Holocaste


KHAIRLANJI, A Strange and Bitter Crop by Anand Teltumbde could not have appeared at a more appropriate time.

The first book in the series Holocaste from Navayana, the book is a complete analysis of one of post-independence India's worst caste atrocities and its aftermath. In Khairlanji, on 29 September 2006, 44-year-old Surekha Bhotmange and her daughter Priyanka Bhotmange were stripped, paraded naked, and raped repeatedly. Surekha's sons Roshan and Sudhir were lynched. The entire village was involved. The Bhotmanges were dalit. The Bhotmanges have been forgotten.

After all, two dalits are murdered every day in India.

On Monday, September 15, 2008, the sessions court in Bhandara gave its verdict and held eight people guilty of murder. It acquitted three. The quantum of punishment will be pronounced on September 20.

In the Khairlanji massacre, the sessions judge did not find any expression of 'caste hatred' and hence did not think it necessary to invoke provisions of the Prevention of Atrocities Act, 1989. Nor did he find any evidence of rape. Teltumbde's book helps to understand why this is not surprising, to understand how in most crimes committed against dalits the prosecution and the judges do not find it necessary to invoke the PoA Act, to know what really happened in Khairlanji, for a chronicle of the state repression that was unleashed on the protesting dalits in the aftermath of Khairlanji, and to know why Khairlanjis have been happening and shall continue to recur in India...

'The right of life and death was one of sovereignty's basic attributes,' said Foucault. 'The right of life and death is always exercised in an unbalanced way: the balance is always tipped in favour of death.' In post-independence India, the authority of caste found a new ally—the state and its police. The state admits to the murder of two dalits every day, a crime against a dalit every eighteen minutes. Atrocities pile up, forming a landscape of tears, blood and ashes. It could be said this is not genocide. It could be argued this is not a holocaust. What is it then, this slow, everyday ritual of murder? Unreported, easily forgotten.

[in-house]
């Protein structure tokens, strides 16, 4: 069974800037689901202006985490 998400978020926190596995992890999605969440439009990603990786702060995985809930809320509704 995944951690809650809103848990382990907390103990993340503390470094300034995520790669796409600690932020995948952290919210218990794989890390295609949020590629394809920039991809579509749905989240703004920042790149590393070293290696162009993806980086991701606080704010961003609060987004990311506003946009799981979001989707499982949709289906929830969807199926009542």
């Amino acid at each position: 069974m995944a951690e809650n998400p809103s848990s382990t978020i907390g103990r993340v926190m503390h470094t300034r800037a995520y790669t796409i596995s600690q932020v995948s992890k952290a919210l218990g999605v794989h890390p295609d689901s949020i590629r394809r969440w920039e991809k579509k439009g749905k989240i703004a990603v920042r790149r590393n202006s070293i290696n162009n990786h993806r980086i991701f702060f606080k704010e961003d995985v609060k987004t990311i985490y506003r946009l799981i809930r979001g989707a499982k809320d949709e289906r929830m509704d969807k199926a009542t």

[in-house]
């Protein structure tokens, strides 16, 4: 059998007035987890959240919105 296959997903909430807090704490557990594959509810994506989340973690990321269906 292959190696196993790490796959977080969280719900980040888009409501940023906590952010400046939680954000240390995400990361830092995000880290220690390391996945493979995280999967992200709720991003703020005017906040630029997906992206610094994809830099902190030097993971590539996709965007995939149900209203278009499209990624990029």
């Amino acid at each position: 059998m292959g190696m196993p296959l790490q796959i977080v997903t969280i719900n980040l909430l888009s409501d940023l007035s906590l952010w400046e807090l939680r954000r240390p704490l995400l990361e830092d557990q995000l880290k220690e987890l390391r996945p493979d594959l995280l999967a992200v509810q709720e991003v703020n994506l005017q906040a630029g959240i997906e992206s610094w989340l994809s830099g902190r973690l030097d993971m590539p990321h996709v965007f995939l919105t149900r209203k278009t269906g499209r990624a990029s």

On the jacket, Arundhati Roy says "Anand Teltumbde's analysis of the public, ritualistic massacre of a dalit family in 21st century India exposes the gangrenous heart of our society. It contextualizes the massacre and describes the manner in which the social, political and state machinery, the police, the mass media and the judiciary all collude to first create the climate for such bestiality, and then cover it up. This is not a book about the last days of relic feudalism, but a book about what modernity means in India. It discusses one of the most important issues in contemporary India."


An important book. A timely book. In our Dalit Studies section, and also in the Navayana booklist. Demy Octavo, 210 pages, Rs 190 ISBN: 978-81-89059-15-6

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